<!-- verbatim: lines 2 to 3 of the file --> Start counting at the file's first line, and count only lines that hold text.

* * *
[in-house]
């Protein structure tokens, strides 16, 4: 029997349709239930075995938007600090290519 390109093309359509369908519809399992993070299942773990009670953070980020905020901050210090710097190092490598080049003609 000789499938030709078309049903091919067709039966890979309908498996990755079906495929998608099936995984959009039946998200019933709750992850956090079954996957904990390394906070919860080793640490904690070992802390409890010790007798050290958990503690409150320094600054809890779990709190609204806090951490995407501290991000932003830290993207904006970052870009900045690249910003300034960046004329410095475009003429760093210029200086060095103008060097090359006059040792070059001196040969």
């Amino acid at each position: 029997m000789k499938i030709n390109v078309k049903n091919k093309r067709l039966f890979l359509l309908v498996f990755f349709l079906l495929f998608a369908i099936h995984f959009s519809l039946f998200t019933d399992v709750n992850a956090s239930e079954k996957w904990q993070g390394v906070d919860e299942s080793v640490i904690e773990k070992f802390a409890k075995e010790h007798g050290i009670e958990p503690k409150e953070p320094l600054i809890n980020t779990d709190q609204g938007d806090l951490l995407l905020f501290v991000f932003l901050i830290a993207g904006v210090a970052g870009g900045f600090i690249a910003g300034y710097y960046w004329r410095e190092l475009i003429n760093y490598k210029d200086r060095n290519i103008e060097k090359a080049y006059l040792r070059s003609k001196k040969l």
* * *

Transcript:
């Protein structure tokens, strides 16, 4: 029997349709239930075995938007600090290519 390109093309359509369908519809399992993070299942773990009670953070980020905020901050210090710097190092490598080049003609 000789499938030709078309049903091919067709039966890979309908498996990755079906495929998608099936995984959009039946998200019933709750992850956090079954996957904990390394906070919860080793640490904690070992802390409890010790007798050290958990503690409150320094600054809890779990709190609204806090951490995407501290991000932003830290993207904006970052870009900045690249910003300034960046004329410095475009003429760093210029200086060095103008060097090359006059040792070059001196040969």
């Amino acid at each position: 029997m000789k499938i030709n390109v078309k049903n091919k093309r067709l039966f890979l359509l309908v498996f990755f349709l079906l495929f998608a369908i099936h995984f959009s519809l039946f998200t019933d399992v709750n992850a956090s239930e079954k996957w904990q993070g390394v906070d919860e299942s080793v640490i904690e773990k070992f802390a409890k075995e010790h007798g050290i009670e958990p503690k409150e953070p320094l600054i809890n980020t779990d709190q609204g938007d806090l951490l995407l905020f501290v991000f932003l901050i830290a993207g904006v210090a970052g870009g900045f600090i690249a910003g300034y710097y960046w004329r410095e190092l475009i003429n760093y490598k210029d200086r060095n290519i103008e060097k090359a080049y006059l040792r070059s003609k001196k040969l």